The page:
CultureZohn: The Deste Foundation: As Greece Struggles, The Private Sector Steps Up

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Putiferio, by Roberto Cuoghi

The sun is just setting over the hot and scrubby island of Hydra and a sorcerer with a scarf and a helmet to protect him from the intense flames of a giant handmade kiln readies a giant pair of tongs to retrieve a fiery clay crustacean with the help of one of his two assistants with a golden apron (the women are both self-described as "girlfriends") to sprinkle it with clay dust in the ancient Japanese style and then bathe it in a giant cauldron of water. The process goes on for hours as the many kilns and fires form a kind of sacrifice to the Gods, on this, the eve of the summer solstice.

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Coughi after the performance

It is the annual retreat of the Deste Foundation ("to see"), founded by Greek-Cypriot industrial magnate Dakis Joannou, who himself modestly attired in a beige shirt stuck to his body in the intense heat, joins the international art-crowd arrayed above artist-sorcerer Italian Roberto Coughi--one of his favored artists-- munching on cheese pies, corn on the cob, smoothies, and souvlaki. Despite the heat however and the saturation with art world eventing (Art Basel, Christo, Zurich, the annual June pilgrimages), all are transfixed by the smoke and fire pouring out of the kilns in the exhibit entitled Putiferio.

Double Double Toil and trouble fire burn and cauldron bubble is what comes to mind, the Shakespearean witches chant.

I am always on guard for pretention and artifice in the contemporary art world, the one upsmanship that so infects many of the events that now swirl around the once staid discipline. As with the Christo I am nervous that I am participant in something superfluous to the migrant and economic crises at hand.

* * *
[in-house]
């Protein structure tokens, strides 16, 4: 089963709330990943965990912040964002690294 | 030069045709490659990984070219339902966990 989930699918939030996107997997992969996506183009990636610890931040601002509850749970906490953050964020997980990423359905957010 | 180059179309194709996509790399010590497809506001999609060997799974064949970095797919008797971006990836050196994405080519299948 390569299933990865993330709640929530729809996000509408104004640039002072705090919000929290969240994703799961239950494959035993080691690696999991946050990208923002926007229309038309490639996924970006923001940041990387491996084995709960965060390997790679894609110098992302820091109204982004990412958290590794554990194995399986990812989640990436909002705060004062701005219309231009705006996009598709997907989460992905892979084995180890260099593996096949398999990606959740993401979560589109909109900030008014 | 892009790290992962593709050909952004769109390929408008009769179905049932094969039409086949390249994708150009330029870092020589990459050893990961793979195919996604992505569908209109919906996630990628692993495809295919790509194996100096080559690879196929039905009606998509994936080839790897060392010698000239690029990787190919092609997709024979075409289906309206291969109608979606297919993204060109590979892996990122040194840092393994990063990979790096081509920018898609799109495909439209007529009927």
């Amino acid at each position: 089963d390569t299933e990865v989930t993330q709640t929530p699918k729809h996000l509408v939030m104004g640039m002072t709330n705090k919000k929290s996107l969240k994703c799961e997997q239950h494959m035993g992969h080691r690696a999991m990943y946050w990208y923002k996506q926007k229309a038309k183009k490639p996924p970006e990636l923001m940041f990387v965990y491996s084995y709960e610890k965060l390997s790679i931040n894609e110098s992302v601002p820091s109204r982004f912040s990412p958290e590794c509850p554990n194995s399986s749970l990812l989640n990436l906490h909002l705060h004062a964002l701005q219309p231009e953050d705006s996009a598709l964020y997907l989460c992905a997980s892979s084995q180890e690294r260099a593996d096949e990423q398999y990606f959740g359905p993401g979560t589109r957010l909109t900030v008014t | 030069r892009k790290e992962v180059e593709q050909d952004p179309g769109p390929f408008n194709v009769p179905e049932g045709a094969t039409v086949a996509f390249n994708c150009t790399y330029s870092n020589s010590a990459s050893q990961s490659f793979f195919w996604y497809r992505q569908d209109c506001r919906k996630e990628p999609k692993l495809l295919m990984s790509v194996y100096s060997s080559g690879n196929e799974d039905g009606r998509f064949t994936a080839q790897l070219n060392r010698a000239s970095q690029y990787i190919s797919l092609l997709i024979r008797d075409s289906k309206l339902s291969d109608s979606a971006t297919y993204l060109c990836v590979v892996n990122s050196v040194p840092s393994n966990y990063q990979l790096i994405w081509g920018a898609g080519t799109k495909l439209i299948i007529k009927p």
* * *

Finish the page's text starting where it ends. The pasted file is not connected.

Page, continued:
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Yet as the clay crabs and lobsters pile up, and the artist and his two partners work intensely the performance instead becomes very real and authentic, even charming, the friendly creatures snug in their dirt beds in afterbirth.

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Crustaceans in Slaughterhouse

In the ancient Slaughterhouse--the Deste site annually repurposed by each invited artist-- down the craggy hill, the crustaceans creep, crawl, hang and attach themselves to walls and objects like a pre-school full of wayward toddlers failing at conflict resolution more than a cadre of crabs off to their death. Yet on the roof of a cement hut below is what Coughi is calling the Crab Cemetery.

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Crab Cemetery

Early the following morning Cuoghi, Duchamp-ian, and his assistants/amours are cleaning up and repairing the broken objects. In the light of day, they are less sorcerers and witches than tired artists who have committed to a physical, performative practice which has endeared me to them.